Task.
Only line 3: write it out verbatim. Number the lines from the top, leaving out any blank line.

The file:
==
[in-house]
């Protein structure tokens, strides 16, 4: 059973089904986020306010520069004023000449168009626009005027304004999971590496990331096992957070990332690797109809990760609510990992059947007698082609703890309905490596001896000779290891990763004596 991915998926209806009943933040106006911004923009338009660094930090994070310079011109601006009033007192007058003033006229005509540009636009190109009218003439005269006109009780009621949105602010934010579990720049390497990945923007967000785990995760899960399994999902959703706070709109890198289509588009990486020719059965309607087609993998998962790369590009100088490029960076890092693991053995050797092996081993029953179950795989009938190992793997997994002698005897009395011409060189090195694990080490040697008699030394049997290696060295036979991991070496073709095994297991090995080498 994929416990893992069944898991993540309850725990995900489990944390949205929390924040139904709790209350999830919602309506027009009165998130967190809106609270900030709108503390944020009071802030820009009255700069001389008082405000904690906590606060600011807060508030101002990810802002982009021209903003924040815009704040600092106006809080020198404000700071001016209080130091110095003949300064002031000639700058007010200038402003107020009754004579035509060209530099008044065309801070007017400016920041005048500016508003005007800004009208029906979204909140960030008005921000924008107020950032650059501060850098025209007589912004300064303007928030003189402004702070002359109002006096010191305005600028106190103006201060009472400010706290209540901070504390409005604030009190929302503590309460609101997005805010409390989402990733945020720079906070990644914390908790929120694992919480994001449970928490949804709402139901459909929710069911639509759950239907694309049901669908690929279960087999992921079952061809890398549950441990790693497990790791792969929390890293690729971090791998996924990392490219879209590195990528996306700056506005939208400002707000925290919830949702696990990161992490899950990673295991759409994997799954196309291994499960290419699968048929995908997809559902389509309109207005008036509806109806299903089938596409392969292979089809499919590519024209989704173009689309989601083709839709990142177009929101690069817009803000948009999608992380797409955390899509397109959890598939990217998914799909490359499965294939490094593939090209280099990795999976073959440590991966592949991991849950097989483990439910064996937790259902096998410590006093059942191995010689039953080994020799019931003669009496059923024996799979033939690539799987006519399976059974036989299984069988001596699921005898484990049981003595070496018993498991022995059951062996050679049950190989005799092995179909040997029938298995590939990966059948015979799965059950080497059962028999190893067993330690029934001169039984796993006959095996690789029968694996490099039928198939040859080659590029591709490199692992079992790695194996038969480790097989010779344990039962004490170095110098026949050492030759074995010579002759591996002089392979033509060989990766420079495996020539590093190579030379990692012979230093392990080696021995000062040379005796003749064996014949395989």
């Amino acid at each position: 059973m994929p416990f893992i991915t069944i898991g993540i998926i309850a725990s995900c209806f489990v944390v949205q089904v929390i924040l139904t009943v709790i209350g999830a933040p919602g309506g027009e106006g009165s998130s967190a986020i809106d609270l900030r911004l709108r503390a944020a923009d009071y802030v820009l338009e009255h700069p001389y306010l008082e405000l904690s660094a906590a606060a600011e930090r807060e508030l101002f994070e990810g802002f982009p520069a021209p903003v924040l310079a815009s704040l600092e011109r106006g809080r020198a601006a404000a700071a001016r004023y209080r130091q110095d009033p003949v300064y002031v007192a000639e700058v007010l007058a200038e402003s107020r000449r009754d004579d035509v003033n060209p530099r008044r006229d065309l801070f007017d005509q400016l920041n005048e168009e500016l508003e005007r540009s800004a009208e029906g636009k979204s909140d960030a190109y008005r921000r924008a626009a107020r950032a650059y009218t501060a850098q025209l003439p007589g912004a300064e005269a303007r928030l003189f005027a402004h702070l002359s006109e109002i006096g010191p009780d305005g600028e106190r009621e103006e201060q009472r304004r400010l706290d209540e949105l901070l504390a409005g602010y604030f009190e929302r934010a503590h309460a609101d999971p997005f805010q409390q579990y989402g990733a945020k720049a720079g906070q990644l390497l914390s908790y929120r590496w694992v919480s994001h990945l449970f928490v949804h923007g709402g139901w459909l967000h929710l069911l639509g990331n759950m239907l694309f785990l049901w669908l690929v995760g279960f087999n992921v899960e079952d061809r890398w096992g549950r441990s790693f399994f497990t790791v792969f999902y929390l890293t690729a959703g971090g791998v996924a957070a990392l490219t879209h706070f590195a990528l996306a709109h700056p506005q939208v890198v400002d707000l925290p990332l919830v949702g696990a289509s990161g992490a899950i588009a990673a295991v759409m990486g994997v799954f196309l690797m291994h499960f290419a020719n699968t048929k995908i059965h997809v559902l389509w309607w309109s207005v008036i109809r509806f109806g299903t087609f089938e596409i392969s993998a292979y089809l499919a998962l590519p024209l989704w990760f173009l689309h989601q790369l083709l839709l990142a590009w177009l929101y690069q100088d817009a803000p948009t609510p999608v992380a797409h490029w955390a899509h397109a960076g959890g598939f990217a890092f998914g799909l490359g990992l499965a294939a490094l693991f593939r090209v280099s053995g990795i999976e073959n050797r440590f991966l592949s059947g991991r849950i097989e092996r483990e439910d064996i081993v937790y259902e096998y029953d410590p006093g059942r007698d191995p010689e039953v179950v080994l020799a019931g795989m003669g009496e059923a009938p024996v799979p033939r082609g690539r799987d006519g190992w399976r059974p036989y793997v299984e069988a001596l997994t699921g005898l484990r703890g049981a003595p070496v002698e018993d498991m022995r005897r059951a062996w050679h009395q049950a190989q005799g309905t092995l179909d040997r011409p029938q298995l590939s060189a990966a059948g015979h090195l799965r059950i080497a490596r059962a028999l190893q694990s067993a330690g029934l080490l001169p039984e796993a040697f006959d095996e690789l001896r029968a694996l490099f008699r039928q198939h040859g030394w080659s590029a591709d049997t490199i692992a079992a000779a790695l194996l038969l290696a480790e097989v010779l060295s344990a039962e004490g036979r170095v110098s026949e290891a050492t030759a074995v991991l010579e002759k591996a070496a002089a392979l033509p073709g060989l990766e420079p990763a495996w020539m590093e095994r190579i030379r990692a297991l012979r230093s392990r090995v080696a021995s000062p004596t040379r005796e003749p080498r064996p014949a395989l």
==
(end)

């Amino acid at each position: 059973m994929p416990f893992i991915t069944i898991g993540i998926i309850a725990s995900c209806f489990v944390v949205q089904v929390i924040l139904t009943v709790i209350g999830a933040p919602g309506g027009e106006g009165s998130s967190a986020i809106d609270l900030r911004l709108r503390a944020a923009d009071y802030v820009l338009e009255h700069p001389y306010l008082e405000l904690s660094a906590a606060a600011e930090r807060e508030l101002f994070e990810g802002f982009p520069a021209p903003v924040l310079a815009s704040l600092e011109r106006g809080r020198a601006a404000a700071a001016r004023y209080r130091q110095d009033p003949v300064y002031v007192a000639e700058v007010l007058a200038e402003s107020r000449r009754d004579d035509v003033n060209p530099r008044r006229d065309l801070f007017d005509q400016l920041n005048e168009e500016l508003e005007r540009s800004a009208e029906g636009k979204s909140d960030a190109y008005r921000r924008a626009a107020r950032a650059y009218t501060a850098q025209l003439p007589g912004a300064e005269a303007r928030l003189f005027a402004h702070l002359s006109e109002i006096g010191p009780d305005g600028e106190r009621e103006e201060q009472r304004r400010l706290d209540e949105l901070l504390a409005g602010y604030f009190e929302r934010a503590h309460a609101d999971p997005f805010q409390q579990y989402g990733a945020k720049a720079g906070q990644l390497l914390s908790y929120r590496w694992v919480s994001h990945l449970f928490v949804h923007g709402g139901w459909l967000h929710l069911l639509g990331n759950m239907l694309f785990l049901w669908l690929v995760g279960f087999n992921v899960e079952d061809r890398w096992g549950r441990s790693f399994f497990t790791v792969f999902y929390l890293t690729a959703g971090g791998v996924a957070a990392l490219t879209h706070f590195a990528l996306a709109h700056p506005q939208v890198v400002d707000l925290p990332l919830v949702g696990a289509s990161g992490a899950i588009a990673a295991v759409m990486g994997v799954f196309l690797m291994h499960f290419a020719n699968t048929k995908i059965h997809v559902l389509w309607w309109s207005v008036i109809r509806f109806g299903t087609f089938e596409i392969s993998a292979y089809l499919a998962l590519p024209l989704w990760f173009l689309h989601q790369l083709l839709l990142a590009w177009l929101y690069q100088d817009a803000p948009t609510p999608v992380a797409h490029w955390a899509h397109a960076g959890g598939f990217a890092f998914g799909l490359g990992l499965a294939a490094l693991f593939r090209v280099s053995g990795i999976e073959n050797r440590f991966l592949s059947g991991r849950i097989e092996r483990e439910d064996i081993v937790y259902e096998y029953d410590p006093g059942r007698d191995p010689e039953v179950v080994l020799a019931g795989m003669g009496e059923a009938p024996v799979p033939r082609g690539r799987d006519g190992w399976r059974p036989y793997v299984e069988a001596l997994t699921g005898l484990r703890g049981a003595p070496v002698e018993d498991m022995r005897r059951a062996w050679h009395q049950a190989q005799g309905t092995l179909d040997r011409p029938q298995l590939s060189a990966a059948g015979h090195l799965r059950i080497a490596r059962a028999l190893q694990s067993a330690g029934l080490l001169p039984e796993a040697f006959d095996e690789l001896r029968a694996l490099f008699r039928q198939h040859g030394w080659s590029a591709d049997t490199i692992a079992a000779a790695l194996l038969l290696a480790e097989v010779l060295s344990a039962e004490g036979r170095v110098s026949e290891a050492t030759a074995v991991l010579e002759k591996a070496a002089a392979l033509p073709g060989l990766e420079p990763a495996w020539m590093e095994r190579i030379r990692a297991l012979r230093s392990r090995v080696a021995s000062p004596t040379r005796e003749p080498r064996p014949a395989l």